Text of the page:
Tết Đoan Ngọ

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Tết Đoan Ngọ is the Vietnamese version of Chinese Duanwu festival (literally: Tết: festival, Đoan: the start/straight/middle/righteousness/just, Ngọ: at noon (from 11 am to 1 pm). Đoan Ngọ is the moment that the sun is the most near the earth and this day often is "The middle day of summer" (Hạ chí). In Vietnam, this day is also the death anniversary of National Mother Âu Cơ.

Compare to Cantonese Chinese term "dyun eng" (which is duan wu in Mandarin Chinese) ngo/eng/wu all refer to the ancient Chinese calendar term: the seventh of the twelve Earthly Branches, which was a component for determining time based on a series of 60 years (just as today we refer to 100 year periods as centuries).) Ngo/eng/wu refers to the sun at noon.

Tết Đoan Dương (Dương: yang) - yang being sun
Tết Trùng Ngũ (Trùng: double, Ngũ: the fifth),
Tết Đoan Ngũ, Tết Trùng Nhĩ or Tết Nửa Năm (Nửa Năm: a half of a year) is a festival celebrated at noon on the fifth day of the fifth lunar month.[1] This day is the day around the time when the tail of the Great Bear points directly to the south, that is, around the time of the summer solstice. At this time, the universe brings the greatest amount of yang or maleness in the entire year. Therefore, creatures and people must become stronger in both their health and their souls to overcome this.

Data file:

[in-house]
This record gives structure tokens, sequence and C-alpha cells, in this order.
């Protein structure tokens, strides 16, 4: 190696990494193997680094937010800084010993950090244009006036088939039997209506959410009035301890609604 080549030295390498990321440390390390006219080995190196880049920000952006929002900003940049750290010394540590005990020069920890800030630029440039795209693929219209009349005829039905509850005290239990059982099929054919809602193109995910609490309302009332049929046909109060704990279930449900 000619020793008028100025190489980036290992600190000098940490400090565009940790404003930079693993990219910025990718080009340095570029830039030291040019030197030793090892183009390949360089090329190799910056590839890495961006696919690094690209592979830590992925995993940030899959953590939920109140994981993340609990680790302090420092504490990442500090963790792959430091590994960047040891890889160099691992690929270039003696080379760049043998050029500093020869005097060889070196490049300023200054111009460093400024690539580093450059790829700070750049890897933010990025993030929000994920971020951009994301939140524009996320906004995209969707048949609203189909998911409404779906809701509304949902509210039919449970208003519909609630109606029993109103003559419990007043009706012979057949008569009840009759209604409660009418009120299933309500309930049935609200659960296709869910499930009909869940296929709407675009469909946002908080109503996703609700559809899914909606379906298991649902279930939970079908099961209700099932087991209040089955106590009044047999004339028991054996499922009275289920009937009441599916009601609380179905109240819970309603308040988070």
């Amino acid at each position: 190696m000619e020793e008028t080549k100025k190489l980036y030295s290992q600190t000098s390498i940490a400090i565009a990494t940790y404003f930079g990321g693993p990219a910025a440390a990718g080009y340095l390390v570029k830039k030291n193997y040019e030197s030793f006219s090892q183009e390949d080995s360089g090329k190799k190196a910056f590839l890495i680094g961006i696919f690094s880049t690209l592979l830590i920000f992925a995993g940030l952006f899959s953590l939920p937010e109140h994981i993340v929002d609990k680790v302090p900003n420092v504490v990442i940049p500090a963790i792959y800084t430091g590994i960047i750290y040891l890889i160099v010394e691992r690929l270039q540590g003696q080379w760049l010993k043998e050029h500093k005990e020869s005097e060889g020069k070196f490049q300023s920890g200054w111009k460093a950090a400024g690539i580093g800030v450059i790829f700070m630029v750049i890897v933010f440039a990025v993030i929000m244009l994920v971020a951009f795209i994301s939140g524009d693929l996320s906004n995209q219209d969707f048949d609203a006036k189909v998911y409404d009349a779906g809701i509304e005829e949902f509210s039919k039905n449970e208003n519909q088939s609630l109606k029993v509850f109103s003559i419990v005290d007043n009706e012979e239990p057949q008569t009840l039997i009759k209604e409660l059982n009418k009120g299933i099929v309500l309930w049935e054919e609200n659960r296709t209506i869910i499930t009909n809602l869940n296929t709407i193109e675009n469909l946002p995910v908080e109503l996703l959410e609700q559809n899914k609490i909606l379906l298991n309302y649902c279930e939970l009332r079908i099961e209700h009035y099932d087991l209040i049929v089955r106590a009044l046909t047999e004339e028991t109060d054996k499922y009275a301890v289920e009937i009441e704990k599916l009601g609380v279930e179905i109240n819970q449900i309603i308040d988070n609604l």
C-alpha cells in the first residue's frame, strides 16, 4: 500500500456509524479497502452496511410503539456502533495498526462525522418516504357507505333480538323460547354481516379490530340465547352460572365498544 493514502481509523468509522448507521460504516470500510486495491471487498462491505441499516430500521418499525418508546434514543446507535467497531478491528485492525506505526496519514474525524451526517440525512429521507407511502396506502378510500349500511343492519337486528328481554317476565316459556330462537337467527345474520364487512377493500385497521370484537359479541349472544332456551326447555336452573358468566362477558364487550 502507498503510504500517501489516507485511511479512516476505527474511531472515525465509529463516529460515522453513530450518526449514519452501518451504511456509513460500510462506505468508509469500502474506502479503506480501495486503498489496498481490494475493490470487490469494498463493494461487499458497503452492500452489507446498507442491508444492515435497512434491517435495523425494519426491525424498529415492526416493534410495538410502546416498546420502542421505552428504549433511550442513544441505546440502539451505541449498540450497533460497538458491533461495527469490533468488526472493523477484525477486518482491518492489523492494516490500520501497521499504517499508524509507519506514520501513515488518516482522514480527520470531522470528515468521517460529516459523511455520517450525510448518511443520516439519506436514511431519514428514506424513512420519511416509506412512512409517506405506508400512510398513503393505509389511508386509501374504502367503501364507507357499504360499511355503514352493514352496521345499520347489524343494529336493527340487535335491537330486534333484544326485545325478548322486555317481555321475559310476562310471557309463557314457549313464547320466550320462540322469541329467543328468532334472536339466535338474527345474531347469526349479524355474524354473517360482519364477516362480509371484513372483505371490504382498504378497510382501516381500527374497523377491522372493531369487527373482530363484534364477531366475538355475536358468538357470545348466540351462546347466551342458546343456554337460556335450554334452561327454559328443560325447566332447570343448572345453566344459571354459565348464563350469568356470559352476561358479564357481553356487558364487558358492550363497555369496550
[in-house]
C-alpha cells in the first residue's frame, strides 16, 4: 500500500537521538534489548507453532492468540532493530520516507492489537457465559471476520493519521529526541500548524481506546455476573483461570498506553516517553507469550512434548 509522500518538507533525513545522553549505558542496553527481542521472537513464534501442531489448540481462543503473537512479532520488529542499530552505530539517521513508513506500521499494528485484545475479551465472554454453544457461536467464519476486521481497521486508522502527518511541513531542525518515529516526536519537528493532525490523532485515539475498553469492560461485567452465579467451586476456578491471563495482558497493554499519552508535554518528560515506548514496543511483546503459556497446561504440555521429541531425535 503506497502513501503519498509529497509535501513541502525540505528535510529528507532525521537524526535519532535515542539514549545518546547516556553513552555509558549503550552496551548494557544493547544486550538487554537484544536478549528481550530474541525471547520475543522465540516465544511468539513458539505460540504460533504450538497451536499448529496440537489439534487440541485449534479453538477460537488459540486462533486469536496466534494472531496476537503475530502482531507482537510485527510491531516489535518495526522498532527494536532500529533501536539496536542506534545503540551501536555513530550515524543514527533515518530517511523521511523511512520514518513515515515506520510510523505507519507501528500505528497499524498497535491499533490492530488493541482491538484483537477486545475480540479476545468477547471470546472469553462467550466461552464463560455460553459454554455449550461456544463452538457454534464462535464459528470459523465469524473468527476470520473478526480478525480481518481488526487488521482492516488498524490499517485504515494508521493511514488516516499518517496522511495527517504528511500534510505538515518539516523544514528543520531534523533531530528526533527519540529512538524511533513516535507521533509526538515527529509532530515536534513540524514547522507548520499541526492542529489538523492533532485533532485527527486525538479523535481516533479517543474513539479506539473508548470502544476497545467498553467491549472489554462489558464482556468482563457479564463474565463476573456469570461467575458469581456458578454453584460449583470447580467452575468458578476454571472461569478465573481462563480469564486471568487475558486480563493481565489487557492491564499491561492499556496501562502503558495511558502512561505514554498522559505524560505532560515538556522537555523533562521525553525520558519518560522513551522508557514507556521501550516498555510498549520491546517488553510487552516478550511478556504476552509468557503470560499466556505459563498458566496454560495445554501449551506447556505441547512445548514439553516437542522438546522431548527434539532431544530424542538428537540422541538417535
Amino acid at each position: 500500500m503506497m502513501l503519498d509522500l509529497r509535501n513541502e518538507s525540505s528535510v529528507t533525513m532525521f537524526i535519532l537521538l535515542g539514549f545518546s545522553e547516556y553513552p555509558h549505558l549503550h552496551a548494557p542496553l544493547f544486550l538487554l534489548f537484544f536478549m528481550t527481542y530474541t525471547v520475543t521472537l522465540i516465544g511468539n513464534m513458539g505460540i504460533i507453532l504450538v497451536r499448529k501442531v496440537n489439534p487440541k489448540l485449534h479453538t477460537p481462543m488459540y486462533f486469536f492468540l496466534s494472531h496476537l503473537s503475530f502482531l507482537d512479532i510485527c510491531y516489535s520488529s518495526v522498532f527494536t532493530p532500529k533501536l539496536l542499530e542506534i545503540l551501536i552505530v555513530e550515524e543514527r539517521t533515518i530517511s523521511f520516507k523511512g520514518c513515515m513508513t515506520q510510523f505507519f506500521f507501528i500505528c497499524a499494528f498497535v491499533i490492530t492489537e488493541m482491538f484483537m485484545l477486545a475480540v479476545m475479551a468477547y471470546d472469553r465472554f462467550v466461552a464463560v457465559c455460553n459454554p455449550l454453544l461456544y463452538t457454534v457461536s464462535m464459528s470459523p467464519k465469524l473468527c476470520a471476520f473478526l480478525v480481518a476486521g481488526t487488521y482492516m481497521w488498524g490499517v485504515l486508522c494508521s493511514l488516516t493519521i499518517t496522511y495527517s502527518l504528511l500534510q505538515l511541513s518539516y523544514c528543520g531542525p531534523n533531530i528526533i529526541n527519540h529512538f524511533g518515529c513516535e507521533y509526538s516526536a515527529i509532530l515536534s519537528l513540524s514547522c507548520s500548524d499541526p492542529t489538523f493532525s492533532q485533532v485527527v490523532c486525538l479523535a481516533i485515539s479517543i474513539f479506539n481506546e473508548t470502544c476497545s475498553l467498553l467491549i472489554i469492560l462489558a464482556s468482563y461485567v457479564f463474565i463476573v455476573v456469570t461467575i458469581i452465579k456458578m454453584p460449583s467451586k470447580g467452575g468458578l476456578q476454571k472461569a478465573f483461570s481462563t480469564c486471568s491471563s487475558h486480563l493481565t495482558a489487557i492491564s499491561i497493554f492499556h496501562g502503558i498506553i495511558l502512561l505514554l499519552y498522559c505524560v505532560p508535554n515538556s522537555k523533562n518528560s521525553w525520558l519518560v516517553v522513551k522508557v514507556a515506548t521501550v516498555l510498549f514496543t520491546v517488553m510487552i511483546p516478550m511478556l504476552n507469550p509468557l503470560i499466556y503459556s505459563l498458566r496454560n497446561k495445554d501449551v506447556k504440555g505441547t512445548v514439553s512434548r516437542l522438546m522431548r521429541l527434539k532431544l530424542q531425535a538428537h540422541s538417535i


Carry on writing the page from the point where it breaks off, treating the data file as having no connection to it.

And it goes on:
Rượu nếp, a sticky rice wine, is traditionally eaten on this holiday. Bánh tro, a kind of bánh lá, is used during this holiday with hard-boiled eggs.[2] Bánh tro is considered as "cool", symbolized yin because it includes vegetable ash water as an ingredient. Bánh tro is a perfect match with extreme hot day like May 5 in the lunar year.

Modern festival[edit]

On the occasion of Tết Đoan Ngọ, there is Festival of Delicious Fruit celebrated in Chợ Lách, Bến Tre Province with activities: fruit competition, fruit arrangement competition and fruit crop competition. At this time, there is also Festival of Southern Fruit celebrated in Suối Tiên amusement park, Ho Chi Minh city.

See also[edit]


  1. ^ Bousquet, Gisele (2015). Urbanization in Vietnam. Routledge. p. 86. ISBN 9781317518112.
  2. ^ Peters, Erica J. (2012). Appetites and Aspirations in Vietnam: Food and Drink in the Long Nineteenth Century. Rowman Altamira. p. 57. ISBN 9780759120754.